Soluble lysates were separated by SDS-PAGE and blotted onto polyvinylidene difluoride (PVDF) to detect hemagglutinin (HA) and PCNA (see Table S2 in the supplemental material). Whole-cell or nuclear-spread immunofluorescence was determined as described in reference 15 using yeast-specific S129 phospho-H2A antibody (Millipore). Nuclei were counterstained with DAPI (4′,6-diamidino-2-phenylindole) in SlowFade Gold mount (Invitrogen). Images were acquired on a Leica DMR epifluorescence microscope (63× lens; 1.4 numerical aperture [NA]) and analyzed in ImageJ (46) using a threshold value at least 2 times greater than the cytoplasmic background. Images are presented using the ImageJ “smart” lookup table (LUT) for p-H2A signal (whole cells) or “orange” (spreads). Proportion and confidence intervals (CI) were calculated for p-H2A signals from at least 2 independent experiments.
DNA fiber spreads were prepared as described previously (5, 15). Cells were treated with 0.2% sodium azide buffer on ice and then spheroplasted and allowed to adhere to poly-l-lysine glass coverslips. Lysis was performed on-slide for 5 min before the slides were tilted at 30° and fibers extended. The fibers were fixed in 4% paraformaldehyde, rinsed in phosphate-buffered saline (PBS), and heat fixed for 10 min.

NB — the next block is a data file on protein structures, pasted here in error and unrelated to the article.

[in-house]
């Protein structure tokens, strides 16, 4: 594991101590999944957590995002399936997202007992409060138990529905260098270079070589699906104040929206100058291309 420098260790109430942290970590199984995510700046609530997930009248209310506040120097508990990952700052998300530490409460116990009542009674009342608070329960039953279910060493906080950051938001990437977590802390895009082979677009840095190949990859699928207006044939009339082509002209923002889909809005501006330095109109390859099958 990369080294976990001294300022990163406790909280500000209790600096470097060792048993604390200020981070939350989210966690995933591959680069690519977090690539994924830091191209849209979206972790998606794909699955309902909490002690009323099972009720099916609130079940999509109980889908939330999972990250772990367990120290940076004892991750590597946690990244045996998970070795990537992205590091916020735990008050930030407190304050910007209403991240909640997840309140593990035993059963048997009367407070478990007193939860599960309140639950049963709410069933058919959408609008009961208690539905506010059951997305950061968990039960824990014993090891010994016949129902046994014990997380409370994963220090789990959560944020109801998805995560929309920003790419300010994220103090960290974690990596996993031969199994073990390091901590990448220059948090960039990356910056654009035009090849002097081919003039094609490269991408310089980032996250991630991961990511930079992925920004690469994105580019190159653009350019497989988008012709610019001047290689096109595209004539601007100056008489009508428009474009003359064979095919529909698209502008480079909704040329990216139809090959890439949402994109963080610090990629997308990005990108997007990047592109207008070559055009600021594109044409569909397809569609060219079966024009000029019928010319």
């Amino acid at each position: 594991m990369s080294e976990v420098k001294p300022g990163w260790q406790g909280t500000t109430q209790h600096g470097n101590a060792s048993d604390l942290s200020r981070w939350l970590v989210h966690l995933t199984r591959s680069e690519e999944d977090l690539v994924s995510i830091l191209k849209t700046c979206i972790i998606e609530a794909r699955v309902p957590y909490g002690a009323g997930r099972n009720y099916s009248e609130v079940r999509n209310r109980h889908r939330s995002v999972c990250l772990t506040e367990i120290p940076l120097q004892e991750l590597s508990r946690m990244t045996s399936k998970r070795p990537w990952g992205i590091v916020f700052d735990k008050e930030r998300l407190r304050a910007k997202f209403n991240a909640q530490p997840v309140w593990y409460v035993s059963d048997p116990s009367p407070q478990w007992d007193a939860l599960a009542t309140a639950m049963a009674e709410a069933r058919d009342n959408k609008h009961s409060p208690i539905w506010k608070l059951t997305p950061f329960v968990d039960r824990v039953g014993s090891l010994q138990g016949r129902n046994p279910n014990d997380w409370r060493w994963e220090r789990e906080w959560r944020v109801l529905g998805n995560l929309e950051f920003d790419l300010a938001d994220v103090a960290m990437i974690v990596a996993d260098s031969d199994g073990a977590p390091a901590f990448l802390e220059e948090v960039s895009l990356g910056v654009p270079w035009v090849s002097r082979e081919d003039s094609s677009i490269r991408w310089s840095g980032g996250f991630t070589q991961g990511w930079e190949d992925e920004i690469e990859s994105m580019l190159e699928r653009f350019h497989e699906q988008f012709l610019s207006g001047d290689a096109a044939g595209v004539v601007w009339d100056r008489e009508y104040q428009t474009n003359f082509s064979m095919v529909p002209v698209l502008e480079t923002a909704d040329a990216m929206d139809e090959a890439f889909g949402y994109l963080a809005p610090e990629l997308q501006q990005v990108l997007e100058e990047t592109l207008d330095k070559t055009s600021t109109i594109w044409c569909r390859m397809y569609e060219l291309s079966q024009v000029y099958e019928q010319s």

Cells were treated with 10 μM EdU for the indicated times, fixed (70% ethanol), and treated with the AlexaFluor 488 Click-iT kit (Invitrogen) using the kit directions. Click-treated cells were washed (1× PBS, 1% bovine serum albumin [BSA]) and sonicated in PBS with 10 μg/ml RNase A for FACS. EdU fiber tracts were treated on slide, mounted in SlowFade Gold with DAPI (Invitrogen), photographed, and processed as for fiber immunofluorescence. Whole-cell EdU samples were stained with DAPI and then analyzed for low and high incorporation (2 times or 4 times higher than the cytoplasmic background).